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WINGS Birding Tours – Narrative

Greece: Lesvos

Spring Migration Through the Aegean

2019 Narrative

Looking back at previous Sunbird tour reports for Lesvos I am struck by the opening line of the very first tour, which took place in April 2000. It reads “This is the first time Sunbird has run a tour to Lesvos, but if this years’ experience is anything to go by, it will not be the last.” Nineteen years on, I can honestly say that I look forward to visiting this wonderful island at least as much now as I did back then. I can think of nowhere else in Europe that consistently delivers such a rich and diverse range of exciting spring migrant birds, as well as host a few very special resident species, most of which are found in unspoiled and beautiful habitats. It is no wonder that so many birders from all over Europe are hooked on visiting this island for a ‘fix’ of spring birding at its best, while the friendships that have developed between many of them and everyone’s willingness to share the news of their finds further enhance the appeal of Lesvos.

With migration being such an important aspect of birding at this time of year, the day-to-day weather conditions play a large part in determining where we concentrate our efforts, and ultimately, what we see (and indeed, don’t see!). After an exceptionally cold and wet winter and early spring all over Greece, the temperature on the island when we arrived was considerably cooler than we are used to in the latter half of April and migration was perhaps a week or two behind the norm in the case of many species. Most years, birders are concerned that the wet pools and marshes that are so attractive to many birds will have dried up before the season gets into full swing. This year, it was quite the reverse: an over-abundance of water meant that the regular hotspots did not have their usual pulling power.

Despite these challenges there were always birds to look at, including Bitterns that stalked the area throughout, while Little Bitterns, Purple Herons, Squacco Herons, Great Egrets, and Glossy Ibis could all be watched with ease from the hotel carpark, or even from your hotel room balcony if you preferred! Little Crake, Water Rail, Great Reed Warbler, and Whiskered Tern also visited the pool but required a little more luck to see, and for those of us who have an interest in the non-avian inhabitants, the diminutive Balkan Tree Frogs were delightful.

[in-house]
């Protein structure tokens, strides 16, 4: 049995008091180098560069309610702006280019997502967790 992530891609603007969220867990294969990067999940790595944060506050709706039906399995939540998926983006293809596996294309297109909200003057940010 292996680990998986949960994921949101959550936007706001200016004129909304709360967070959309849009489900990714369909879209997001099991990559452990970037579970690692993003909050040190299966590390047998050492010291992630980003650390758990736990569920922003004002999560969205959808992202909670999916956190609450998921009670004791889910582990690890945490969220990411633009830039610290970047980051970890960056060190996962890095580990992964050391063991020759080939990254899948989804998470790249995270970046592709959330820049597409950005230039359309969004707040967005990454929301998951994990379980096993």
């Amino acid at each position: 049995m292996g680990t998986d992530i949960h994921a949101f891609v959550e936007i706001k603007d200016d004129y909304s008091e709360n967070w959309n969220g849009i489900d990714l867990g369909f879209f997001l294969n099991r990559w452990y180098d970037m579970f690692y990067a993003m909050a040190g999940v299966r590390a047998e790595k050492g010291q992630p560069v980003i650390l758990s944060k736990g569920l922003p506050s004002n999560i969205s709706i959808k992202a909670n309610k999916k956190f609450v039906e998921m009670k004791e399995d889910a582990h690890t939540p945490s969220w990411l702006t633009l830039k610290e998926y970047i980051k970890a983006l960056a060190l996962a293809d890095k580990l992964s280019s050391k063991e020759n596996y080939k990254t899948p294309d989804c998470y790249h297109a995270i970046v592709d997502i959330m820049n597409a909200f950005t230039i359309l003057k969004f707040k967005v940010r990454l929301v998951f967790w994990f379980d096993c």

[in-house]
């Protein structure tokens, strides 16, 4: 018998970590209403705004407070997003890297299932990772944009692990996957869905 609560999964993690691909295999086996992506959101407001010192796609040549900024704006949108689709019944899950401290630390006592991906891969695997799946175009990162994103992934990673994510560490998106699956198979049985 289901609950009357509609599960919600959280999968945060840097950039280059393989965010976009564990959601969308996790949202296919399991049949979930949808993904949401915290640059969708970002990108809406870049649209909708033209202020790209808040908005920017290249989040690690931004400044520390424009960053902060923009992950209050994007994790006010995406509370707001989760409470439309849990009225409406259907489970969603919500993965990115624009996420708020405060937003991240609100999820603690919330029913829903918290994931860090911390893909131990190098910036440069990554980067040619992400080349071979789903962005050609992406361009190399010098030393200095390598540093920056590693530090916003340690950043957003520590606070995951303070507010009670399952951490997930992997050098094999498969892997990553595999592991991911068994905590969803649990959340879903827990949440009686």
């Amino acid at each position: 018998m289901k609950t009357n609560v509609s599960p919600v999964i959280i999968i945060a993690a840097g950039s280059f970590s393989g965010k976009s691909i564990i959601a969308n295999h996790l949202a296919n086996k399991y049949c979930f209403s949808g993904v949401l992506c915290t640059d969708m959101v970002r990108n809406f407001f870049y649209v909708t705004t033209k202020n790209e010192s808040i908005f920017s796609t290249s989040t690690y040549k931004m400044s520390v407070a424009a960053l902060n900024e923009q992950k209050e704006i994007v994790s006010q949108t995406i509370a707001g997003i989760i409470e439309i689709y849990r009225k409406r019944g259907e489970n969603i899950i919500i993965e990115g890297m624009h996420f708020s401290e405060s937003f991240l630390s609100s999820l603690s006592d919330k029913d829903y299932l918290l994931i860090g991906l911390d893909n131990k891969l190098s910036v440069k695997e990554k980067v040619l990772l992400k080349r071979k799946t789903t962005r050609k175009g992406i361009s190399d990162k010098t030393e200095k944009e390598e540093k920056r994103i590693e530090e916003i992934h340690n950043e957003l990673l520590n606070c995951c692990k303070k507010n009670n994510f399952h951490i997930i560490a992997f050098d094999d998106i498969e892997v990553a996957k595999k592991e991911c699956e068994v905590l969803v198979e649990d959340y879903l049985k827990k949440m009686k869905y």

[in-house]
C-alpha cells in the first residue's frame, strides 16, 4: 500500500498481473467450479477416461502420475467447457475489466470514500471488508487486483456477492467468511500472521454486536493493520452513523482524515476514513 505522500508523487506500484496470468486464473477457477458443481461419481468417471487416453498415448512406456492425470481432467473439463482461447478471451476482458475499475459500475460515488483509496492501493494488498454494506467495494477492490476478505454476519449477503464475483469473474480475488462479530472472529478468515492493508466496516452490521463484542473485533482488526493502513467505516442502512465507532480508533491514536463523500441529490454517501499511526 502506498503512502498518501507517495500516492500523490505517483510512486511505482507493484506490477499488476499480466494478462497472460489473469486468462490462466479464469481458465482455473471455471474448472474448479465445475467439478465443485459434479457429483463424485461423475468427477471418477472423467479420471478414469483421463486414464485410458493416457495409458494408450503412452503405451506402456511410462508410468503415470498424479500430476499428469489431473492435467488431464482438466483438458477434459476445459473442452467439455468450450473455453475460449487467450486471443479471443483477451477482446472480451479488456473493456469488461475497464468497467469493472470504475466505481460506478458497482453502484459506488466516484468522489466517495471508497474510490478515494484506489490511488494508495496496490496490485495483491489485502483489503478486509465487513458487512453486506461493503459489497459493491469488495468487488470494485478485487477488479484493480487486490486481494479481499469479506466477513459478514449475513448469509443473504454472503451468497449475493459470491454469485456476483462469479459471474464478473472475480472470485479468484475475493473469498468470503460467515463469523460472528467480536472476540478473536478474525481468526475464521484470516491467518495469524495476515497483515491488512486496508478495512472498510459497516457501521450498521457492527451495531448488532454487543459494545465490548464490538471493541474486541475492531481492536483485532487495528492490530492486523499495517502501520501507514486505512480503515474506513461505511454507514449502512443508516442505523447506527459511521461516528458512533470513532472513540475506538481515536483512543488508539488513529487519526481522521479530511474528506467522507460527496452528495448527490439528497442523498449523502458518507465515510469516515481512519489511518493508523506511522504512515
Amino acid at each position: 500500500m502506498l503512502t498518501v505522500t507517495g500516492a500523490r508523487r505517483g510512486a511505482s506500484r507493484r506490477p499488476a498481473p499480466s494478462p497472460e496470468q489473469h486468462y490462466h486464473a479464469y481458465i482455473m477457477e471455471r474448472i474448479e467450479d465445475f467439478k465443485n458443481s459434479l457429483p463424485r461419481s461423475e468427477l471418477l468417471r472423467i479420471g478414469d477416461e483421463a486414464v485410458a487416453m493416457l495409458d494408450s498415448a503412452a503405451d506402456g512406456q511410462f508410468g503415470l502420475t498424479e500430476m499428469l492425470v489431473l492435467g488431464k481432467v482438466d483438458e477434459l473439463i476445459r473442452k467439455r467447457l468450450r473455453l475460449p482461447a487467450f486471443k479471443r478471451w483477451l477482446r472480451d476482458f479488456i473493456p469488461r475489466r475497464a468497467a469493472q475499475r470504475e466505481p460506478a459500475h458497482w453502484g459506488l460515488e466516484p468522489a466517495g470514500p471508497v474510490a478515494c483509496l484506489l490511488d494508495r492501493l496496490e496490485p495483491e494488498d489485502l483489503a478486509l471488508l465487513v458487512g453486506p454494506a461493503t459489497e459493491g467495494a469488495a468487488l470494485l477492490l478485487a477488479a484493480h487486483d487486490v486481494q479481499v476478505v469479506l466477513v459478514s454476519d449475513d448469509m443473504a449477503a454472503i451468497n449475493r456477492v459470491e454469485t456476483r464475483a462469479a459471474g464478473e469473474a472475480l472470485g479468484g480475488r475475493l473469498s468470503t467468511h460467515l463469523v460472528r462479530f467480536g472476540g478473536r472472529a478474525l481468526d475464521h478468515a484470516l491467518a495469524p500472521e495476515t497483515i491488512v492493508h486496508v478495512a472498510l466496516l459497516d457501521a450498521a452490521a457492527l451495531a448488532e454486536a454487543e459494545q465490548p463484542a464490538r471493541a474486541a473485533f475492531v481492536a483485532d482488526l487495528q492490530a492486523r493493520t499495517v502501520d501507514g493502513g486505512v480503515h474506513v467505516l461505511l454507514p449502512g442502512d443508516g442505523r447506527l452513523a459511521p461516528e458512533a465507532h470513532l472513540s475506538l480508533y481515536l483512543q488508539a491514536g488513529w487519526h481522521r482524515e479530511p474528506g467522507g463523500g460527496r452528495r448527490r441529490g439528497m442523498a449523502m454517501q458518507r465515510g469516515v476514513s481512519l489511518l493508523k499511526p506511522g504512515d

In a way, it is the unpredictability of precisely when the waves of migrant birds will make an appearance on Lesvos, and the makeup of these arrivals, that makes the island such an exciting destination, and this is undoubtedly what keeps many birders coming back year after year. When migration is slow, there are many interesting breeding species to look for, including such attractive birds as Black Stork, Ruddy Shelduck, Hoopoe, Masked Shrike, Scops Owl, Little Owl, Rock Nuthatch, and of course two island specialities, Cinereous Bunting and Krüper’s Nuthatch. The latter was proving to be very difficult for most birders this spring on account of there not being a known occupied nest site at the spot that most people expect to find it. I have always preferred to search for it at alternative sites, and although this can sometimes take time, the satisfaction when you eventually find one usually justifies the effort. Happily, after a couple of hours of virtual complete silence at one of my favourite forest spots, a bit of impromptu ‘spishing’ (aimed at a party of unseen but vocalising Long-tailed Tits) attracted an agitated male Krüper’s Nuthatch into view, as well as a couple of seldom seen Coal Tits.